Grose says the book is meant to be an updated portrait of what it’s like to have an entry-level-job-in-New-York-City-media: Bright Lights, Big City was just as much an inspiration as the 2003 The Devil Wears Prada, based on author Lauren Weisberger’s experiences working under Anna Wintour (and made into a fabulous movie of the same name, starring Meryl Streep and Anne Hathaway).

Sad Desk Salad chronicles a week-in-the-life of Alex Lyons, a glued-to-the-couch, muumuu-clad copy monkey for a women’s gossip website. Alex is tasked with feeding the daily beast dozens of bite-sized witticisms on celebrities and assorted news of the weird in the name of the all-mighty page view. When she receives her most salacious tip yet — a sex tape of a Tiger Mom-like socialite’s daughter — her moral mettle is tested by the wilds of the web. Her job, personal relationships and the esteem of readers and colleagues are all suddenly on the line.

The good: Having personally experienced the feed-the-internet beast pressure in previous day jobs (and having friends who still do), it’s difficult to objectively gauge the effectiveness of its satire for the lay reader who isn’t as familiar with that world. Grose portrays a sense of humor about her experiences that can only come from a healthy distance. More often than not, she skewers the media gossip blog world and the characters in it with a salad spinner, not an axe. Alex’s neuroses often border on obnoxious; Grose clearly doesn’t coddle her leading lady. And Alex’s hard-charging editor, Moira, ruthless in her quest for page views and upper management accolades, is hardly a clear-cut villain. There’s enough satire to appeal to the reader who can appreciate fictionalized social commentary but wouldn’t otherwise pick up something that looks vaguely chick-litty. But a tiny bit of earnestness in this salad’s dressing tempers its cynicism and provides a satisfying ending, too.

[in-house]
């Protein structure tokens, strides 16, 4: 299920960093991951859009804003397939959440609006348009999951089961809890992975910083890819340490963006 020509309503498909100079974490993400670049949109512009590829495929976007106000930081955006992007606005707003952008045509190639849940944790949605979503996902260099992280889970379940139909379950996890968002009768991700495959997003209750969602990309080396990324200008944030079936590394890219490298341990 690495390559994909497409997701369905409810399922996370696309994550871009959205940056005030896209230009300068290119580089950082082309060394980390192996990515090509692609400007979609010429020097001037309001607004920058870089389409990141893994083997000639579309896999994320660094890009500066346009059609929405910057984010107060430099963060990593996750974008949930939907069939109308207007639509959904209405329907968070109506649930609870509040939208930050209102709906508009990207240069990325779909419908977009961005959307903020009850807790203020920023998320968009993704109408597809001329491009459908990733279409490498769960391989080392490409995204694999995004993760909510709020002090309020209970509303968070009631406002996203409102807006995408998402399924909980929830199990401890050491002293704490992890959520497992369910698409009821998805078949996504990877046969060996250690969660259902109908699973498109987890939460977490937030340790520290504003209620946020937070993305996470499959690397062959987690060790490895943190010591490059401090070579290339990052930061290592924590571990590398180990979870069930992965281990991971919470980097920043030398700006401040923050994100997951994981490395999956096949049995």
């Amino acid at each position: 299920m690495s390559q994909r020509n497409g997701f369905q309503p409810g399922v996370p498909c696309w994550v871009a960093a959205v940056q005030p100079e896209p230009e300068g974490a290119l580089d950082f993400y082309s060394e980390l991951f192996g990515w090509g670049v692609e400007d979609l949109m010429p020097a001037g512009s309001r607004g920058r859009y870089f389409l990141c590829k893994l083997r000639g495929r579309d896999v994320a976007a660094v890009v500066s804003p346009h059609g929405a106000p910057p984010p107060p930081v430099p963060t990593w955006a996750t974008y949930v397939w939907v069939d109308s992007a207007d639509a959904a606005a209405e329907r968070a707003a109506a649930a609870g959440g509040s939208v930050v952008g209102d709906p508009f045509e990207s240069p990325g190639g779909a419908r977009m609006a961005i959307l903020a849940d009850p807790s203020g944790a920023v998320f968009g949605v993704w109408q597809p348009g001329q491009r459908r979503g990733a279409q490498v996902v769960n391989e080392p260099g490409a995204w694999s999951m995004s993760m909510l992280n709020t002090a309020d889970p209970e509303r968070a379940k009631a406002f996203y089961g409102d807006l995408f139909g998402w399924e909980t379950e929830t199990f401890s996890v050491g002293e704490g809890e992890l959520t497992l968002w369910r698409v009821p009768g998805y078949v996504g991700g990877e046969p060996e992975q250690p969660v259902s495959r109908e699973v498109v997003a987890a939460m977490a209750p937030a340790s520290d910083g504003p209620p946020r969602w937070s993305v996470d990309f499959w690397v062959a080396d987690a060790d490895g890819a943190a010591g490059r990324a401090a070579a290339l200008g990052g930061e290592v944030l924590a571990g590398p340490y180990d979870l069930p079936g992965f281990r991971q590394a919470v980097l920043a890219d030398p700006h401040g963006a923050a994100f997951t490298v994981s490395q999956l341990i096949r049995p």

The not-so-good: I got through this one without the chick-lit cringe I get when I read characters who sound like they could be on Dawson’s Creek, use phrases like “just the same” too many times, or suffer through all-too-familiar plot lines hoping they’ll take a turn for the clever. It helps that Alex already has a man — a live-in boyfriend named Peter who works in finance — so the quest for one isn’t at all a part of the narrative.  While it was refreshing to read a chick-lit novel that portrays the challenge of maintaining an already decent relationship rather than the struggle to land one, it felt a bit too much like a page from DWP.  It doesn’t help that the beaus in both books are patently unlikable. Aside from one insightful exchange about the moral relativism of their respective jobs, Peter’s concern for Alex seemed too paternal for me to take their partnership seriously. The story would have held up just fine without him.

Cheese-o-meter: A couple of sad salad bar parmesan sprinkles here and there, courtesy of the aforementioned boyfriend.

Writerly lessons: You kill more flies — and win more readers’ hearts — with honey when writing what you know. Disciplined satire makes for a more satisfying read than a full-throttled sendup. Kudos to Grose.


Chick-Lit, Fiction, Storytelling

Warning: This Book Tastes Delicious

Girls GuideSince The Manny Diaries’ one loyal, regular reader has been on a boat in the middle of the Mediterranean for the past two weeks, there’s no one around to make fun of my chick lit habit and peep my Kindle’s contents over my shoulder. So I thought I’d come clean about the two books I gobbled up in said readers’ absence to any other lurkers out there, because I’m actually pretty excited about them. I read The Girls’ Guide To Love and Supper Clubs and Sad Desk Salad back to back over the course of two weeks. They involve food, the internet, and twenty-something urbanite girly stuff, which is to say: a few of my very favorite things. I’ll start with …Supper Clubs.